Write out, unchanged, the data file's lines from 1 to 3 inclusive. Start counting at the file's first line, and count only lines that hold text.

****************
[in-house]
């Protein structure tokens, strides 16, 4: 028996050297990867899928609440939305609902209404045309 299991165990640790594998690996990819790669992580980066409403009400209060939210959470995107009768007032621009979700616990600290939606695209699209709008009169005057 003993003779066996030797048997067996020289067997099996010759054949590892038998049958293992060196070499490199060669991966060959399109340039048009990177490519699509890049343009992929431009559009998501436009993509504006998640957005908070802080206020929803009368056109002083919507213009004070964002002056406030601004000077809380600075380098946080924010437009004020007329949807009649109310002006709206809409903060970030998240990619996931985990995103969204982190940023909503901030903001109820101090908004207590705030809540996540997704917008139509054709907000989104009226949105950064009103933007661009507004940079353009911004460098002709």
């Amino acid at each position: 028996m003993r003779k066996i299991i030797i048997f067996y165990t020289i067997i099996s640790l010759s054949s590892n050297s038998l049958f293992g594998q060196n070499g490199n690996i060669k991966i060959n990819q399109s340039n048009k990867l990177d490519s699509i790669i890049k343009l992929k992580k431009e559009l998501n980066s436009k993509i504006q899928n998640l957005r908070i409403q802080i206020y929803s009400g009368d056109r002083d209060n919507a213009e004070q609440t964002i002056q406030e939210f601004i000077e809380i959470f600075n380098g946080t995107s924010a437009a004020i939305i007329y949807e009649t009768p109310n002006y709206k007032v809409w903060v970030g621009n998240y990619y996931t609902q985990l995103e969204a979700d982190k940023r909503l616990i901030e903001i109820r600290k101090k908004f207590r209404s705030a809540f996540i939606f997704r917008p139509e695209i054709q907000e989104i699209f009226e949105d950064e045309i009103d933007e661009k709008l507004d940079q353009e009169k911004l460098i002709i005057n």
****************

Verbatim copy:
[in-house]
């Protein structure tokens, strides 16, 4: 028996050297990867899928609440939305609902209404045309 299991165990640790594998690996990819790669992580980066409403009400209060939210959470995107009768007032621009979700616990600290939606695209699209709008009169005057 003993003779066996030797048997067996020289067997099996010759054949590892038998049958293992060196070499490199060669991966060959399109340039048009990177490519699509890049343009992929431009559009998501436009993509504006998640957005908070802080206020929803009368056109002083919507213009004070964002002056406030601004000077809380600075380098946080924010437009004020007329949807009649109310002006709206809409903060970030998240990619996931985990995103969204982190940023909503901030903001109820101090908004207590705030809540996540997704917008139509054709907000989104009226949105950064009103933007661009507004940079353009911004460098002709």
């Amino acid at each position: 028996m003993r003779k066996i299991i030797i048997f067996y165990t020289i067997i099996s640790l010759s054949s590892n050297s038998l049958f293992g594998q060196n070499g490199n690996i060669k991966i060959n990819q399109s340039n048009k990867l990177d490519s699509i790669i890049k343009l992929k992580k431009e559009l998501n980066s436009k993509i504006q899928n998640l957005r908070i409403q802080i206020y929803s009400g009368d056109r002083d209060n919507a213009e004070q609440t964002i002056q406030e939210f601004i000077e809380i959470f600075n380098g946080t995107s924010a437009a004020i939305i007329y949807e009649t009768p109310n002006y709206k007032v809409w903060v970030g621009n998240y990619y996931t609902q985990l995103e969204a979700d982190k940023r909503l616990i901030e903001i109820r600290k101090k908004f207590r209404s705030a809540f996540i939606f997704r917008p139509e695209i054709q907000e989104i699209f009226e949105d950064e045309i009103d933007e661009k709008l507004d940079q353009e009169k911004l460098i002709i005057n």